It was a fun and special night. We have sweet and thoughtful kids. We're so thankful for them. It has always been our prayer that God sends them all wonderful, Christian mates.

     Surprisingly, my wedding dress stayed well preserved. Part of that big bow on the derriere will make a nice wrap for my daughter’s bridal bouquet. There’s plenty for the other kids’ weddings if they decide they want to use it in some way. I don’t know if the dress would have lasted a “lifetime” as stated but overall it was well preserved.
     Each of the boxes had interesting messages on them. They made me think of preserving a marriage for a lifetime.

The first box was labeled:

Fragile, Handle With Care-
Top Freight Only

     A marriage is something to be treasured, held close, and protected.
     A spouse’s heart is fragile and should be handled with the utmost care. A marriage becomes strong by building it on the foundation of Christ.
     Top freight means the item is so delicate it is placed on top of everything else, less it suffers damage. A marriage should take top priority if it is to be healthy and happy and if it is to last a lifetime.
The second box was labeled:

Lifetime of Loveliness-A Thing of Beauthy is a Joy Forever

     Well, you and I know this dress is not going to last forever. No matter how beautiful a “thing” is, it isn’t going to last forever.
     True beauty shines through by the Spirit within. I believe this is the kind of beauty that lasts forever.

“Charm is deceptive, and beauty is fleeting; but a woman who fears the Lord is to be praised.”  Proverbs 31:30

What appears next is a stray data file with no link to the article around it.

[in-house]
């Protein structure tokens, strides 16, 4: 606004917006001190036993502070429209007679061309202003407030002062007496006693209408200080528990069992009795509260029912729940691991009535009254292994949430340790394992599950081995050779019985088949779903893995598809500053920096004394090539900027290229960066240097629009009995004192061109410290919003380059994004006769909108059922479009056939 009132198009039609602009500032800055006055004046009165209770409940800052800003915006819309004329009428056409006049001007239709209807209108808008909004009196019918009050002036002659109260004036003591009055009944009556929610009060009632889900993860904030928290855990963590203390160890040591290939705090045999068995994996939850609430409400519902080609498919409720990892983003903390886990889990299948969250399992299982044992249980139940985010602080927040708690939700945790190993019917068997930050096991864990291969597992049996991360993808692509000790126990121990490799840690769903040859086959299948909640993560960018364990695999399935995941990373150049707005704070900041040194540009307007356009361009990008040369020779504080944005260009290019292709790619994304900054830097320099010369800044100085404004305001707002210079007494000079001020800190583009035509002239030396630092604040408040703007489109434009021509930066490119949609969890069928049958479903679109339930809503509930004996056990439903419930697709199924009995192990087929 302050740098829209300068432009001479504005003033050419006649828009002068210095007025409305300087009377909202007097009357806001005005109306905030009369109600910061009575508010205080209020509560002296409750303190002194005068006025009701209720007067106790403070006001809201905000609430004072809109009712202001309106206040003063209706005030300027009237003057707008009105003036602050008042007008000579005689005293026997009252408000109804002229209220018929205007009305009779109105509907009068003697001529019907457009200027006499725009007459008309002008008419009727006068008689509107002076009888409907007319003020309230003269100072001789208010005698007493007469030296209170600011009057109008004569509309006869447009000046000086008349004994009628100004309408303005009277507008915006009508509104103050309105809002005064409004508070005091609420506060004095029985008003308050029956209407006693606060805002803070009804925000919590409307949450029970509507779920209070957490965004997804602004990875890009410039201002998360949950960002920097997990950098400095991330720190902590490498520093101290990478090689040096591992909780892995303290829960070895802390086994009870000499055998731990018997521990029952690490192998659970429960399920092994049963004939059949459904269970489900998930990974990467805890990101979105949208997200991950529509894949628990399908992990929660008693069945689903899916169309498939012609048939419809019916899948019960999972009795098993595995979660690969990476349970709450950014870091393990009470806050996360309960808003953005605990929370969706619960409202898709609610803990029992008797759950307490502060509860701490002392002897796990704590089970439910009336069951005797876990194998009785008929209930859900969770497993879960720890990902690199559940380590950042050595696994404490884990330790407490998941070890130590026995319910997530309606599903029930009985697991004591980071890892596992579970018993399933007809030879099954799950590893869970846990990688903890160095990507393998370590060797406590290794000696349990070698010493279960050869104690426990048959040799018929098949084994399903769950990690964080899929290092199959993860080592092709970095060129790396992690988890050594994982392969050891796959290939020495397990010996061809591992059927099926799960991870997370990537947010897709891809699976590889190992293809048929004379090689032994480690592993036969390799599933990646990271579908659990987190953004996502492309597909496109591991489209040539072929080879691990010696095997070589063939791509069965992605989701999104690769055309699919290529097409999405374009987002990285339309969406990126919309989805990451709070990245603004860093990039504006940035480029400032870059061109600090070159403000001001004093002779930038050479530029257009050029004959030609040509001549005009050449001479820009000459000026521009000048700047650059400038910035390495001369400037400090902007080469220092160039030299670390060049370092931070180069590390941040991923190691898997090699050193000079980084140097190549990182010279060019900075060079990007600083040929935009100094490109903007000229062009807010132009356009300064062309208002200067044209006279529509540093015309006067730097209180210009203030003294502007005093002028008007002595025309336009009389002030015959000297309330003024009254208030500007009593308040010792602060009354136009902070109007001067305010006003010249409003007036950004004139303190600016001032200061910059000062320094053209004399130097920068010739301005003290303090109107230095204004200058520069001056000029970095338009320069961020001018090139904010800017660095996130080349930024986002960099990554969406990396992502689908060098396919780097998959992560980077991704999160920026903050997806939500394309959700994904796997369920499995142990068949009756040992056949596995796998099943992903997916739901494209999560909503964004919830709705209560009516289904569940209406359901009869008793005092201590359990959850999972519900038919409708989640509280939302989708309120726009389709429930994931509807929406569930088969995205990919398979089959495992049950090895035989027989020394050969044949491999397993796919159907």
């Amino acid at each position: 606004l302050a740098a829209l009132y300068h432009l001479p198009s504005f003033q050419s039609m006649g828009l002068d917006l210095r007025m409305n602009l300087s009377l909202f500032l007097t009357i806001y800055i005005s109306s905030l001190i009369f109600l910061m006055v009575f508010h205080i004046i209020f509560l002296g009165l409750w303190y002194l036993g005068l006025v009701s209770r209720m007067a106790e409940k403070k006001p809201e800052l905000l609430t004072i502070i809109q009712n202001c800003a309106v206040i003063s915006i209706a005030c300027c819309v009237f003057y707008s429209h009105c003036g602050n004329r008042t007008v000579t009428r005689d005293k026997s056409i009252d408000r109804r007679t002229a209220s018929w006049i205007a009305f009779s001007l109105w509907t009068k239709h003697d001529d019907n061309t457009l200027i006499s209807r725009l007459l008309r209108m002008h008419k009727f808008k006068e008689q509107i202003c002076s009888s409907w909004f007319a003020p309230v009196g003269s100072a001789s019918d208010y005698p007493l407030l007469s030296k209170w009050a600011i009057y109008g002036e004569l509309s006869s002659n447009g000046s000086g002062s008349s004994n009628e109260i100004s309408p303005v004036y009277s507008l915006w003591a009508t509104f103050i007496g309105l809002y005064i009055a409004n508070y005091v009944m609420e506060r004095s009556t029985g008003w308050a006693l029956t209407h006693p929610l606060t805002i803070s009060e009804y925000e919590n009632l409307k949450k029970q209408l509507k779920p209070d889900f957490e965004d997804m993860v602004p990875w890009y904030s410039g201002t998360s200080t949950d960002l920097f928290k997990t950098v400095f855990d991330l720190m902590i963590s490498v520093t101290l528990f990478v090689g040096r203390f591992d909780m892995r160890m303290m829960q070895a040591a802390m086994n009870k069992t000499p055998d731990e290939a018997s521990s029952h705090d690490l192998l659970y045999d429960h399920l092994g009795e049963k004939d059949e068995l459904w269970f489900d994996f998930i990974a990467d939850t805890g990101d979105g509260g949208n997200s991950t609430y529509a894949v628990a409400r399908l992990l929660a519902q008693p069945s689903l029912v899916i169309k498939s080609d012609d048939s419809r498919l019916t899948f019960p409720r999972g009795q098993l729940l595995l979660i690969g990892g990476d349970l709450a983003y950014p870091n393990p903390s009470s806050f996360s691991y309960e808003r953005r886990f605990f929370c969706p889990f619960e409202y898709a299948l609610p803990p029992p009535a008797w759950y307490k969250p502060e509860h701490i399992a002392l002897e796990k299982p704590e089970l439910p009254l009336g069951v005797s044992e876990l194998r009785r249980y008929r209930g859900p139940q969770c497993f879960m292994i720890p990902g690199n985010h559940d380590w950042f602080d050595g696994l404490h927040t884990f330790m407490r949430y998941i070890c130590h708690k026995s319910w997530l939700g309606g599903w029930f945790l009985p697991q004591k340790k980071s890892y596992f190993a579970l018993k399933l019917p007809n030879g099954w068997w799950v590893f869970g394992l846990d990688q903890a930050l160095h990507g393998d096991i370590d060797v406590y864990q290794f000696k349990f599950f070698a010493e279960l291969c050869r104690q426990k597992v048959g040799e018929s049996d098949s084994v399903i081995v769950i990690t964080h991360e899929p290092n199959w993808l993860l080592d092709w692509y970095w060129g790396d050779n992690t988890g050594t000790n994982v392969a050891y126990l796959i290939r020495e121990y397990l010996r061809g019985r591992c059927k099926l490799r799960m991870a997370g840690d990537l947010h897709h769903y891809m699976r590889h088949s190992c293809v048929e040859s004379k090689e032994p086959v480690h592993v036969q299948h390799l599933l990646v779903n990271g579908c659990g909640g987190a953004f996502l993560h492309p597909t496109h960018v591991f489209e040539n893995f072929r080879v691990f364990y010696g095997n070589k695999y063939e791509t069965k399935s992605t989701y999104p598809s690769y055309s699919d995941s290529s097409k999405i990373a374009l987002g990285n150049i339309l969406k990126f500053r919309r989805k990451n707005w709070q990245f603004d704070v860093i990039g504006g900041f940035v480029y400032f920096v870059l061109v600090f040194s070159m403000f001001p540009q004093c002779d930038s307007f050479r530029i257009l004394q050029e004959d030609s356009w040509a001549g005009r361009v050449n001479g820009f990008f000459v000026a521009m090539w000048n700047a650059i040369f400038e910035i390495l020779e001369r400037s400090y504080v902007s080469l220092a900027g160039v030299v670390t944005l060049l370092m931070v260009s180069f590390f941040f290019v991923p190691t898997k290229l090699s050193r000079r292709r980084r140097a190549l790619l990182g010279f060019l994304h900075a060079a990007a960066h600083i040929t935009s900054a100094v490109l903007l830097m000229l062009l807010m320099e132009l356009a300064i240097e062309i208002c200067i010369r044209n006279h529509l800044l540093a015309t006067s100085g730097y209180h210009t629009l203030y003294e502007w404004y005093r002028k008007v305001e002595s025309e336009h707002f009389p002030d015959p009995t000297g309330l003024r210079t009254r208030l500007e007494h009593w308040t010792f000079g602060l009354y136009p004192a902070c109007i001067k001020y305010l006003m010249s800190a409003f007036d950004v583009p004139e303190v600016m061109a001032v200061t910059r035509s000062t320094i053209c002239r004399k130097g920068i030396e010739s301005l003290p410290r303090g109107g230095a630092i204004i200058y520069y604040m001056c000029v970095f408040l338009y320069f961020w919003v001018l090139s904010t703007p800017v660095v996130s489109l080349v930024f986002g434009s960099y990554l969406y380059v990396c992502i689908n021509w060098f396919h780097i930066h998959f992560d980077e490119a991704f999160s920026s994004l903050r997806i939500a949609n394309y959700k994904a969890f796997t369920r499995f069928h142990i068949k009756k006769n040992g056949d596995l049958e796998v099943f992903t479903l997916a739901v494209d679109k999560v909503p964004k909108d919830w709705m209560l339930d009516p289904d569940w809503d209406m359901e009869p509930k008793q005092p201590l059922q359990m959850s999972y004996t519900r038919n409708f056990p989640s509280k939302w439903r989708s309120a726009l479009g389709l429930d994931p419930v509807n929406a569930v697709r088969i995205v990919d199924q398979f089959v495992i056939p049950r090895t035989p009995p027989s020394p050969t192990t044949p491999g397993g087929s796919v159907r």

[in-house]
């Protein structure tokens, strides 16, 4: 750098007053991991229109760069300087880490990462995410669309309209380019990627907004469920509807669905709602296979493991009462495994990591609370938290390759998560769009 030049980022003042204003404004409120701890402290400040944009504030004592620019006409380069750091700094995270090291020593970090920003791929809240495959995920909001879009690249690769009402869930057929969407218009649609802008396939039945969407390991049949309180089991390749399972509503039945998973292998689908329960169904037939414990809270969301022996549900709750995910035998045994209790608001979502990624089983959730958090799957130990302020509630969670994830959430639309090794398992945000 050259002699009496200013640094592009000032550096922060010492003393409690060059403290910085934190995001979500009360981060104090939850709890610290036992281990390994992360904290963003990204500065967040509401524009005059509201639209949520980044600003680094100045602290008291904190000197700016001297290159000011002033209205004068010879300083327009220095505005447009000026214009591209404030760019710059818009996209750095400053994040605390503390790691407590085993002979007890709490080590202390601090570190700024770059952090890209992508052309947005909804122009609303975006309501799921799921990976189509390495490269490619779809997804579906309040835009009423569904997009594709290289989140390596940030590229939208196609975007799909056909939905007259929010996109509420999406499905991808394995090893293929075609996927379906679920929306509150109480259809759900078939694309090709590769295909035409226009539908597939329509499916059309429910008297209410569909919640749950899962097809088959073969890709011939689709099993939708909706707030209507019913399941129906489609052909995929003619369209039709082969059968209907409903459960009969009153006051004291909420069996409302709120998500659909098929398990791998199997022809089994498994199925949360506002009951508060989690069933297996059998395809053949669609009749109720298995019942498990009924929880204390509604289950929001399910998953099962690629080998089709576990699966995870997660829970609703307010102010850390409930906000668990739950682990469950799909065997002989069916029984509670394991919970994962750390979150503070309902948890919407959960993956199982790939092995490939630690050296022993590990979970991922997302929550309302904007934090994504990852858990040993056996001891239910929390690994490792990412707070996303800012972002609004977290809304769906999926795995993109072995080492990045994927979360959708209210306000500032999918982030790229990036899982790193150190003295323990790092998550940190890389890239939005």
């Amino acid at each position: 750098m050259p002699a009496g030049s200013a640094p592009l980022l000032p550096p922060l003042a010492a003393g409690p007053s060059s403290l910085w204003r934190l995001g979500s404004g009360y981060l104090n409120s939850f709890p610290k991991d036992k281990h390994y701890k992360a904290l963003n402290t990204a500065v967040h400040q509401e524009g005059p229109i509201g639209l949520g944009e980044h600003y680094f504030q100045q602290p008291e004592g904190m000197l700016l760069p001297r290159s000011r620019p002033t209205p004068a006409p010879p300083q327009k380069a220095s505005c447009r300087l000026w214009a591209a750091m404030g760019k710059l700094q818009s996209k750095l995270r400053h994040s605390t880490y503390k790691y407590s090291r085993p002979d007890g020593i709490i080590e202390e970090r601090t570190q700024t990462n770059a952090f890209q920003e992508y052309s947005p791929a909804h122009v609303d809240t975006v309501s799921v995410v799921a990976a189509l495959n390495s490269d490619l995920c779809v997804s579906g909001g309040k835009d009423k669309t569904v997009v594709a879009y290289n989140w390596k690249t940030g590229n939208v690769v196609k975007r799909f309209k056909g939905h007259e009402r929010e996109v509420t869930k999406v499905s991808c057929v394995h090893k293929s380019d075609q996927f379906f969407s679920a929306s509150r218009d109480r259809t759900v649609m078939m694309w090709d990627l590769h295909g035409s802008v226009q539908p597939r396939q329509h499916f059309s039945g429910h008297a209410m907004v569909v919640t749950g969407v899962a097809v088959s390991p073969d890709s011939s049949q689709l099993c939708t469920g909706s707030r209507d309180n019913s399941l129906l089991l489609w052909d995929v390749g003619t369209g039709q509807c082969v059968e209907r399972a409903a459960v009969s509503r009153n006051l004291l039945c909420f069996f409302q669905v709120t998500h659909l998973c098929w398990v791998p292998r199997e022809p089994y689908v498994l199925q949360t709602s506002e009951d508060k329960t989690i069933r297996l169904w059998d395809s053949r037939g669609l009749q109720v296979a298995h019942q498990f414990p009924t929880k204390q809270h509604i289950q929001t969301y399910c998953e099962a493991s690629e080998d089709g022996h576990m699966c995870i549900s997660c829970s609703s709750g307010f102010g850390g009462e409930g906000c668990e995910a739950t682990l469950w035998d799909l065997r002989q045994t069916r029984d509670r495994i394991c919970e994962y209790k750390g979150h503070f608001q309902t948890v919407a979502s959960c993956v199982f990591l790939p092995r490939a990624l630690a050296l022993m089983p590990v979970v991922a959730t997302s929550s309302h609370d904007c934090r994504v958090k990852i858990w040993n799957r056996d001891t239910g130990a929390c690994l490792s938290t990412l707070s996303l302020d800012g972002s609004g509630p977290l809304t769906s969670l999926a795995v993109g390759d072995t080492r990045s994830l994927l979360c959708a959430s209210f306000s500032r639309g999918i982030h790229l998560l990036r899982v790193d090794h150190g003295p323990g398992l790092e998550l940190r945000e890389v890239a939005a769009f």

Then, we read the words:
to forever cherish...your lovely wedding gown preserved
for a lifetime of happy memories
     I don’t know. Makes you wonder if some people think more of the dress than the spouse!
    God presented me with a wonderful man, not a perfect man, but a man who loves the Lord. Because of our growing love for Christ, I think we will forever cherish our marriage. I look forward to a “lifetime of happiness” and “loveliness.”

 “Finally, brothers and sisters,

whatever is true, whatever is noble, whatever is right,

whatever is pure, whatever is lovely,

whatever is admirable—if anything is excellent or praiseworthy—

think about such things.”     

Philippians 4:8


It's All Fun Until the Event Begins--Finding Courage

by Sally Matheny

     Have you ever labored for months striving to meet a goal? It takes a lot of work learning and implementing new things. However, for the most part, the training is enjoyable. You meet smaller goals and receive rewards--either verbally or materially. Finally, the big event you’ve been training for arrives, and everything changes.


   Our youngest child, “Z-man,” enjoys swimming. Thinking this would be great exercise, we signed him up for the city’s swim team.
     In the fall, he began practicing with the team at an indoor pool. A wonderful coach taught him all the strokes and how to dive.
     Although Z-man loved swimming, he would get nervous before every practice. We were unable to find the root of his apprehension, but once he hit the water, he was fine. Pre-practice jitters, I guess.


     Finally, summer rolled around and so did Z-man’s first swim meet. Wow! You could spot this newbie’s family a mile away. Cheering the loudest, taking multiple photos, and scrambling to the finish line to unload an embarrassing amount of accolades.

     Z-man didn’t mind his cheering fans. He liked it. However, prior to every meet the worst case of nerves set in.

At the opening swim meet, he was enveloped in uneasiness. 

“Will they tell me when to go?”

“What if I forget what stroke to do?”
“Why are my events written in permanent marker on my arm?”

     Questions, questions, questions. We had the answers to all of these but they were followed by:

“My stomach hurts.”

“I’m not sure I want to do this.”
“Do we have to do this?”

"I don't want to do this." 

     After all the pre-swim encouragement, I hardly had a voice to cheer once the meet began. But once again, the fears dissolved in the water. Game on.

     Several award ribbons pumped Z-man.  He chattered non-stop all the way home. Swim team was going to be fun!